NEOCam is one of 5 mission proposals picked by NASA for further study. NEOCam is an infrared asteroid-hunting telescope, which would discover 2/3 of near-Earth objects larger than 140m.
An infrared sensor that could improve NASA's future detecting and tracking of asteroids and comets has passed a critical design test.
NASA has selected three science investigations to conduct concept studies as candidates for the next mission in the Discovery Program.
The Near-Earth Object Camera (NEOCam) is a space-based mid- infrared (IR) observing system, operating at the Earth-Sun L1 point. NEOCam's primary science goals are: - To assess the hazard to Earth from Near-Earth Objects (NEOs) - To study the origin and ultimate fate of our Solar System's asteroids NEOCam consists of a 50 cm telescope passively cooled to 30 K; it is equipped with a single mid-IR bandpass operating from 6 - 10 um. NEOCam will detect 78% of potentially hazardous NEOs >140; m diameter within 5 years. If the mission continues for an additional 5 years, NEOCam will meet NASA's goal of discovering 90% of potentially hazardous objects larger than 140 m in diameter. NEOCam's observation strategy allows it to discover the orbits of new NEOs independently and provide robust diameter measurements for all detections. NEOCam will discover and measure diameters for 100x more NEOs than are currently known today. NEOCam will place the first constraints on the population of asteroids with orbits that are totally interior to the Earth's orbit (IEOs). NEOCam is sensitive to a wide range of albedos and can scan areas of the sky that are difficult to access with ground-based surveys. NEOCam is fundamentally different from visible surveys, since its mid-IR bandpass allows more direct physical characterization of asteroids.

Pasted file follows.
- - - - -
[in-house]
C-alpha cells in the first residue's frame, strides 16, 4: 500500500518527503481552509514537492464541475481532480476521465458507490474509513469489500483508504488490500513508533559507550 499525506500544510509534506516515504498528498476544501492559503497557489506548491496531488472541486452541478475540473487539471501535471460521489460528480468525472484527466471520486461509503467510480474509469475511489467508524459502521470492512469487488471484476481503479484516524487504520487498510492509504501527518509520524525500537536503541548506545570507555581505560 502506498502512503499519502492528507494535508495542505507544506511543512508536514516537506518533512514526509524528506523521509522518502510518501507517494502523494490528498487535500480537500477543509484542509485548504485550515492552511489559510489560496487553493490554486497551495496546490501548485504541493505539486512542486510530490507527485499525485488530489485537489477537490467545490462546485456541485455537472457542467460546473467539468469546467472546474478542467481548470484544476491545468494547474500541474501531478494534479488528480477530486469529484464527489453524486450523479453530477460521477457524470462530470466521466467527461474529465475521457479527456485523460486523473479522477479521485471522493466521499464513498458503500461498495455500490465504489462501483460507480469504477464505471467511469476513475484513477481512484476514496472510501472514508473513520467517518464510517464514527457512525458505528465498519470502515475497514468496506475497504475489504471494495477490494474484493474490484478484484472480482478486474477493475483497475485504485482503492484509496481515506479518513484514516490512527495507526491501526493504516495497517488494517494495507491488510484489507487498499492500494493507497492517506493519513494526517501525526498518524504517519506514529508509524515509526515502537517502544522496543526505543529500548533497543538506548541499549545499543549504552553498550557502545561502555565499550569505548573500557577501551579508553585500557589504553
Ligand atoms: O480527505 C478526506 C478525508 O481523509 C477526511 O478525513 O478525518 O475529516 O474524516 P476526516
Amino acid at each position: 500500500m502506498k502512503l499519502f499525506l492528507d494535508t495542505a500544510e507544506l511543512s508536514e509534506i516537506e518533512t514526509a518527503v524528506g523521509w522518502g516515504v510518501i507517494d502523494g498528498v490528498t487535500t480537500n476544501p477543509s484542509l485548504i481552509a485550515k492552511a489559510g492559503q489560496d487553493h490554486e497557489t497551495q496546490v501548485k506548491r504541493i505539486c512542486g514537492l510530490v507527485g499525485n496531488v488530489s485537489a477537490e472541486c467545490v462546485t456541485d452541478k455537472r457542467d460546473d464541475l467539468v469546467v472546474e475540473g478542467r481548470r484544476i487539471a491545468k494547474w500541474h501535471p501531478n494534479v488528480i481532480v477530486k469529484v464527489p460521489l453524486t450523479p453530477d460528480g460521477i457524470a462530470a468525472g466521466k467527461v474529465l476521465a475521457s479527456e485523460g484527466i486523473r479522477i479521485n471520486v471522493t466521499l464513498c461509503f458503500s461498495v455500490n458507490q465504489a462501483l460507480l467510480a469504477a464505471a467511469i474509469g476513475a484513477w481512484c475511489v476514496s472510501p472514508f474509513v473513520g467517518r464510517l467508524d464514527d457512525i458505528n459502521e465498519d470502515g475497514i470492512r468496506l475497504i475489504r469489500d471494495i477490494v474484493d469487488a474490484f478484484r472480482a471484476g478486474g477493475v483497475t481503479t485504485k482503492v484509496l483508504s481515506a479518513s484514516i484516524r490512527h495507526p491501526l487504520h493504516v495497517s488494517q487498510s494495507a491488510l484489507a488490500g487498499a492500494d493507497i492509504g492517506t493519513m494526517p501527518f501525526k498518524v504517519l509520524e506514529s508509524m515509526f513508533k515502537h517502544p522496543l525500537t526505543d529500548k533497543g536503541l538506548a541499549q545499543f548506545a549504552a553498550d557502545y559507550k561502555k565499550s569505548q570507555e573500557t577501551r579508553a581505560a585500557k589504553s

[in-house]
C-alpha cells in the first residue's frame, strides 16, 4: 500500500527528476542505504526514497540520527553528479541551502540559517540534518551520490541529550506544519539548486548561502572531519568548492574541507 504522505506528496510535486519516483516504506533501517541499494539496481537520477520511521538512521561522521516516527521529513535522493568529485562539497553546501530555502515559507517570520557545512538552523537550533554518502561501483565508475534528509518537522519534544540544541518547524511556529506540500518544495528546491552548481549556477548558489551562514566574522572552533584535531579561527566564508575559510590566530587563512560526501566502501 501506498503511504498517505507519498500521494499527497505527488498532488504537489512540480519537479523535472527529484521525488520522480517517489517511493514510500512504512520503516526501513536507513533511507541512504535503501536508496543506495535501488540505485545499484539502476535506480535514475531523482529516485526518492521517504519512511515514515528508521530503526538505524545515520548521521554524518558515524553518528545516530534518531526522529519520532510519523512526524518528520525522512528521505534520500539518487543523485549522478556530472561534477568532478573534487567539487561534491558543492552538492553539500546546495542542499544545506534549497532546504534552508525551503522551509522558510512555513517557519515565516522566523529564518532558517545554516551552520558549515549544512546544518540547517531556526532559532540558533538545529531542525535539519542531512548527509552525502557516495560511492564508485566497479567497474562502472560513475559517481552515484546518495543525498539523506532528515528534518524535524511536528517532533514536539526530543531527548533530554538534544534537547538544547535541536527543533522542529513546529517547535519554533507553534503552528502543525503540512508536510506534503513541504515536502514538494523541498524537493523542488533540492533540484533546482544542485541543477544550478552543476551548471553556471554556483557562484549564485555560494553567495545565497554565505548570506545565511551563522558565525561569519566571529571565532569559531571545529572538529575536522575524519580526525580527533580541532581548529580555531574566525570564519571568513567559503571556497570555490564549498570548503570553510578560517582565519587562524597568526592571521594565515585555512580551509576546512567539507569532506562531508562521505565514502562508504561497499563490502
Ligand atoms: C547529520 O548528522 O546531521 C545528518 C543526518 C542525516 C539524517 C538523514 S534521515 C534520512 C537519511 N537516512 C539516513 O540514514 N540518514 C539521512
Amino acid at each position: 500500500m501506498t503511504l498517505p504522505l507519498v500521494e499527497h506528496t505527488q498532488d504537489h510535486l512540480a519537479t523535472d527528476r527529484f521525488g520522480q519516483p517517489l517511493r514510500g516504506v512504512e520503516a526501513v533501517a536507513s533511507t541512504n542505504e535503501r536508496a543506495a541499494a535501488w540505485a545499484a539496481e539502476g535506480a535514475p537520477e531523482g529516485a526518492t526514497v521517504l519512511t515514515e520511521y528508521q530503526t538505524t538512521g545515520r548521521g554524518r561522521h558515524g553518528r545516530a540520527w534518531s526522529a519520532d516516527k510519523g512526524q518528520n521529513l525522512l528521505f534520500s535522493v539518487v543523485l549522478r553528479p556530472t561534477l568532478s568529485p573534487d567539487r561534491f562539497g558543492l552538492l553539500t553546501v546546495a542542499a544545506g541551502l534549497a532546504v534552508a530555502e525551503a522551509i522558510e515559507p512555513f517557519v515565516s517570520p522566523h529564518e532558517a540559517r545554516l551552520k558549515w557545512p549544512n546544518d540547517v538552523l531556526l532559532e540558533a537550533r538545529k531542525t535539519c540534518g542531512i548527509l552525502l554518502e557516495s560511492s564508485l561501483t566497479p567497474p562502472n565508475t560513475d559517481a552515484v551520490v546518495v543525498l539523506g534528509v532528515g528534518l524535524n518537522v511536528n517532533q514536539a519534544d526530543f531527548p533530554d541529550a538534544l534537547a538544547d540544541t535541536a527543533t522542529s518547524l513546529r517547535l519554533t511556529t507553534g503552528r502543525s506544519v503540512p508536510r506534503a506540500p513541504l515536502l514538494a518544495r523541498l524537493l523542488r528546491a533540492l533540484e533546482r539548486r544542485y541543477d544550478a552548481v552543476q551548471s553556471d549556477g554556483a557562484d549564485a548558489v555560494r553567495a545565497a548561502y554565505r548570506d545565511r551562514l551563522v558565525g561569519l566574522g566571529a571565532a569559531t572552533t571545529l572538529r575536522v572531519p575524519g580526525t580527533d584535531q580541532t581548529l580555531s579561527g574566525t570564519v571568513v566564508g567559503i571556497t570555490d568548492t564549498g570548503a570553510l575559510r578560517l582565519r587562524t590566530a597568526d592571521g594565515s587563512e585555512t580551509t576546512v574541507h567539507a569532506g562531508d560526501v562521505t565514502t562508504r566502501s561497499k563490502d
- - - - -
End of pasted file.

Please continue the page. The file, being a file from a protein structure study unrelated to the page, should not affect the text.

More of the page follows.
Once again, more than 50 teachers, students and astronomy educators from the NASA/IPAC Teacher Archive Research Program will be attending the winter meeting of the American Astronomical Society, running from January 3 through January 7 in Grapevine, Texas.
Pasadena Mayor Terry Tornek announced that a coalition of the world’s leading space science and astronomical institutions based in Pasadena are partnering to produce Astronomy Week, October 16-22, 2016. The week-long series of public events, open houses, lectures and other activities celebrates Pasadena’s rich history as an innovative “City of Astronomy.”
The Palomar Transient Factory and IPAC announces the Third Data Release (DR3). This release adds to DR1 and DR2 by including selected g- and R-band data obtained from January 1, 2013 through January 28, 2015.
The Infrared Processing and Analysis Center at Caltech announces the availability of six-month graduate student fellowships beginning in the Spring of 2017. The program is designed to allow students from other institutions to visit IPAC-Caltech and perform astronomical research in close association with an IPAC staff member during Spring 2017.
More than 50 teachers, students and astronomy educators from the NASA/IPAC Teacher Archive Research Program (NITARP) will be attending the winter meeting of the American Astronomical Society (AAS).
Nine NITARP alumni educators, some of their current students, and a student alumna have all returned this year to AAS, paying their own way to attend the international conference.